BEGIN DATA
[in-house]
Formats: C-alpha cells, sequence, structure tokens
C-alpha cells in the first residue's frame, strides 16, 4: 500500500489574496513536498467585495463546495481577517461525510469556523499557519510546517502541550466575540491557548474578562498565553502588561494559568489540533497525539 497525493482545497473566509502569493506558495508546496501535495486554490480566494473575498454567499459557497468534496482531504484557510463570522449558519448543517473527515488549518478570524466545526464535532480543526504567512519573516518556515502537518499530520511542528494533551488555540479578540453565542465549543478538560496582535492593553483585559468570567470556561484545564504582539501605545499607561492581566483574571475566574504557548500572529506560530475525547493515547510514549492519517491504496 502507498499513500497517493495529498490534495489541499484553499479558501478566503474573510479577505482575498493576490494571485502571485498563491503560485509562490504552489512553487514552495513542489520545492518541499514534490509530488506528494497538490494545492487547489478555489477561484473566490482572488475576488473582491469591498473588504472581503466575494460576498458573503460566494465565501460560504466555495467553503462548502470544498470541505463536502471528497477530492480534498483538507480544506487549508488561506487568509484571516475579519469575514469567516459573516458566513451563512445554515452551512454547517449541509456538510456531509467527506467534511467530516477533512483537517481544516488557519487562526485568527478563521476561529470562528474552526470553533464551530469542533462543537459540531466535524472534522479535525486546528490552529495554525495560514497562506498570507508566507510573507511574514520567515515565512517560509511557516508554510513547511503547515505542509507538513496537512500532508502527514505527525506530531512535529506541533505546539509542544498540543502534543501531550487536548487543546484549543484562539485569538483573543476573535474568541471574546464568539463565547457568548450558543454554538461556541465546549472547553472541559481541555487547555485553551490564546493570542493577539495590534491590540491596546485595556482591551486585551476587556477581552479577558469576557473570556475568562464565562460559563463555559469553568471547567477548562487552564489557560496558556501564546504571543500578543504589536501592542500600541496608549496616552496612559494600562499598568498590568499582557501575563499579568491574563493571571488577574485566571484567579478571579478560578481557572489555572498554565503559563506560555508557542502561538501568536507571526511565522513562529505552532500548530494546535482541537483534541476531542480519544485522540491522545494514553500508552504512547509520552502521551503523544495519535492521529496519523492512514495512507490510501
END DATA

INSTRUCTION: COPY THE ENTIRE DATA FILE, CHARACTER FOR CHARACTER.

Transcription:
[in-house]
Formats: C-alpha cells, sequence, structure tokens
C-alpha cells in the first residue's frame, strides 16, 4: 500500500489574496513536498467585495463546495481577517461525510469556523499557519510546517502541550466575540491557548474578562498565553502588561494559568489540533497525539 497525493482545497473566509502569493506558495508546496501535495486554490480566494473575498454567499459557497468534496482531504484557510463570522449558519448543517473527515488549518478570524466545526464535532480543526504567512519573516518556515502537518499530520511542528494533551488555540479578540453565542465549543478538560496582535492593553483585559468570567470556561484545564504582539501605545499607561492581566483574571475566574504557548500572529506560530475525547493515547510514549492519517491504496 502507498499513500497517493495529498490534495489541499484553499479558501478566503474573510479577505482575498493576490494571485502571485498563491503560485509562490504552489512553487514552495513542489520545492518541499514534490509530488506528494497538490494545492487547489478555489477561484473566490482572488475576488473582491469591498473588504472581503466575494460576498458573503460566494465565501460560504466555495467553503462548502470544498470541505463536502471528497477530492480534498483538507480544506487549508488561506487568509484571516475579519469575514469567516459573516458566513451563512445554515452551512454547517449541509456538510456531509467527506467534511467530516477533512483537517481544516488557519487562526485568527478563521476561529470562528474552526470553533464551530469542533462543537459540531466535524472534522479535525486546528490552529495554525495560514497562506498570507508566507510573507511574514520567515515565512517560509511557516508554510513547511503547515505542509507538513496537512500532508502527514505527525506530531512535529506541533505546539509542544498540543502534543501531550487536548487543546484549543484562539485569538483573543476573535474568541471574546464568539463565547457568548450558543454554538461556541465546549472547553472541559481541555487547555485553551490564546493570542493577539495590534491590540491596546485595556482591551486585551476587556477581552479577558469576557473570556475568562464565562460559563463555559469553568471547567477548562487552564489557560496558556501564546504571543500578543504589536501592542500600541496608549496616552496612559494600562499598568498590568499582557501575563499579568491574563493571571488577574485566571484567579478571579478560578481557572489555572498554565503559563506560555508557542502561538501568536507571526511565522513562529505552532500548530494546535482541537483534541476531542480519544485522540491522545494514553500508552504512547509520552502521551503523544495519535492521529496519523492512514495512507490510501